Australian climber an alternative to what it was once named

Over a decade ago - yes this blog has been running that long - I mentioned an Australian plant called Callerya. It's in the pea family and now called Austrocallerya. It used to be part of a better known genus called Millettia.

Austrocallerya is most similar to Wisteria, which makes it a particularly suitable inclusion in our Australian climbing plant collection at Cranbourne Gardens. It would make a good alternative to that genus for anyone looking for something a little different, something a little Australian or perhaps something a little less likely to drag your pergola or house to the ground. Although on that latter point, the jury may still be out given the robustness of these basal stems.

Austrocallerya megasperma is a subtropical vine from coastal New South Wales and southern Queensland, but it seems happy at Cranbourne. I gather it has taken some time to flower though, and Wikipedia quotes Rodger Elliot and his co-authors as saying 20 years will be required this far south.

The flowers are as showy as those of a wisteria, and will attract butterflies. I photographed this at the end of the flowering season, in the first week of December so I only have a few skerricks of flowers to show you here.

And as the species name - devised by Ferdinand Mueller for a specimen he collected from Richmond River - encourages us to observe, it has large seeds. In a large pod.

We grow it alongside more familiar Australian climbers such as Pandorea and Hardenbergia. Like them it does tend to leave the base of the climbing frame bare. Angus Stewart says it grows to the top of tall trees in rainforest, so keeping leaves at its base wouldn't be such an advantage.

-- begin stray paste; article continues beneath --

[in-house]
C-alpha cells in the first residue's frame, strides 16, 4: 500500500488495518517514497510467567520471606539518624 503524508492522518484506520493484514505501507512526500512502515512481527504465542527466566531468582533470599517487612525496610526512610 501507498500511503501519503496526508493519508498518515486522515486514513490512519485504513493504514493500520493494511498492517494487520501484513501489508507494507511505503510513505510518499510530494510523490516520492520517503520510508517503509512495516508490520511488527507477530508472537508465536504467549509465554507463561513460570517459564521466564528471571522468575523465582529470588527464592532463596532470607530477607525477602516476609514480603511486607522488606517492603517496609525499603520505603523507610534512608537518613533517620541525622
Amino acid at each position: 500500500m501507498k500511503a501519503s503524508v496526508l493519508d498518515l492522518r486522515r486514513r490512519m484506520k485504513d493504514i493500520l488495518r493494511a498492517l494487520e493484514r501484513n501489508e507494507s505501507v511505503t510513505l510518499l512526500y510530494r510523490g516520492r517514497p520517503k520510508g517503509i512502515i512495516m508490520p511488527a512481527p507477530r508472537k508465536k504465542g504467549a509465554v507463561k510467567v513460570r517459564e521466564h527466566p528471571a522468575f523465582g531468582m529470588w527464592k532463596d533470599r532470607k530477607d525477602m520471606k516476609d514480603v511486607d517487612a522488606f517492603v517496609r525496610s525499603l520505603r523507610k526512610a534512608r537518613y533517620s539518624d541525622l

This species used to be part of Callerya, along with 18 other species, but two years ago the three in Australia were moved to a newly created genus, Austrocallerya. This was to make the classification consistent with the latest DNA evidence, creating taxonomic groups (genera) that better reflect evolutionary origins and relationships.

So Austrocallerya megasperma has moved from Milletia to Callerya to Austraocallerya. Oh, and Ferdinand Mueller, quite reasonably one would have to say, first described it as a Wisteria, so you can add that to the list. 


Rodger said…
Tim, it is good to see someone writing bout this beautiful but sometimes very vigorous climber. Having seen it in its subtropical forest habitat in SE Qld I must admit that I had my doubts about how plants would go in the Australian Garden at Cranbourne Gardens. However proved wrong again as the plants have done pretty well there!

Talking Plants said…
Thanks Rodger. Seems to often be the case that plants aren't growing in all the places they could (in nature or in horticulture)!